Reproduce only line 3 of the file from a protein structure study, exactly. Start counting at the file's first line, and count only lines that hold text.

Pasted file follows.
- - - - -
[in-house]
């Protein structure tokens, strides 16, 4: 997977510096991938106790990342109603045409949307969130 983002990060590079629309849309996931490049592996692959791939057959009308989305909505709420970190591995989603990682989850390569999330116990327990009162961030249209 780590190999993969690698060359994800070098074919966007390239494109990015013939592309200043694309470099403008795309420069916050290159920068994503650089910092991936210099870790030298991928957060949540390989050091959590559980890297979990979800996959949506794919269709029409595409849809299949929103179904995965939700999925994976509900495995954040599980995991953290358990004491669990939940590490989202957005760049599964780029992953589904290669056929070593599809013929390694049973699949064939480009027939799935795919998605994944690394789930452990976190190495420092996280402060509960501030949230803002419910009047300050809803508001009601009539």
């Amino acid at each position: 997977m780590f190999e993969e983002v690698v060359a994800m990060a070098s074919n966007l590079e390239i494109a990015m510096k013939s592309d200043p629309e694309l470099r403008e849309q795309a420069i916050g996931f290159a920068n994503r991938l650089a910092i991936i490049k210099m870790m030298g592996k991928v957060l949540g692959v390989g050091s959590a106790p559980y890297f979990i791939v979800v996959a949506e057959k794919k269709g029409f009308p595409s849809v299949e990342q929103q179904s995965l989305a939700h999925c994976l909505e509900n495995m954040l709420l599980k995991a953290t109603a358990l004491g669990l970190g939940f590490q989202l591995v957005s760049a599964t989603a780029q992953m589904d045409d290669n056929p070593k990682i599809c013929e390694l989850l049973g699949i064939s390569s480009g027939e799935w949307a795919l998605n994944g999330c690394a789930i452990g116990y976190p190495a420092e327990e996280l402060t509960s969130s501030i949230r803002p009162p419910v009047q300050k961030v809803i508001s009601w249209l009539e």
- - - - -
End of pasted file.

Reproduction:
């Amino acid at each position: 997977m780590f190999e993969e983002v690698v060359a994800m990060a070098s074919n966007l590079e390239i494109a990015m510096k013939s592309d200043p629309e694309l470099r403008e849309q795309a420069i916050g996931f290159a920068n994503r991938l650089a910092i991936i490049k210099m870790m030298g592996k991928v957060l949540g692959v390989g050091s959590a106790p559980y890297f979990i791939v979800v996959a949506e057959k794919k269709g029409f009308p595409s849809v299949e990342q929103q179904s995965l989305a939700h999925c994976l909505e509900n495995m954040l709420l599980k995991a953290t109603a358990l004491g669990l970190g939940f590490q989202l591995v957005s760049a599964t989603a780029q992953m589904d045409d290669n056929p070593k990682i599809c013929e390694l989850l049973g699949i064939s390569s480009g027939e799935w949307a795919l998605n994944g999330c690394a789930i452990g116990y976190p190495a420092e327990e996280l402060t509960s969130s501030i949230r803002p009162p419910v009047q300050k961030v809803i508001s009601w249209l009539e």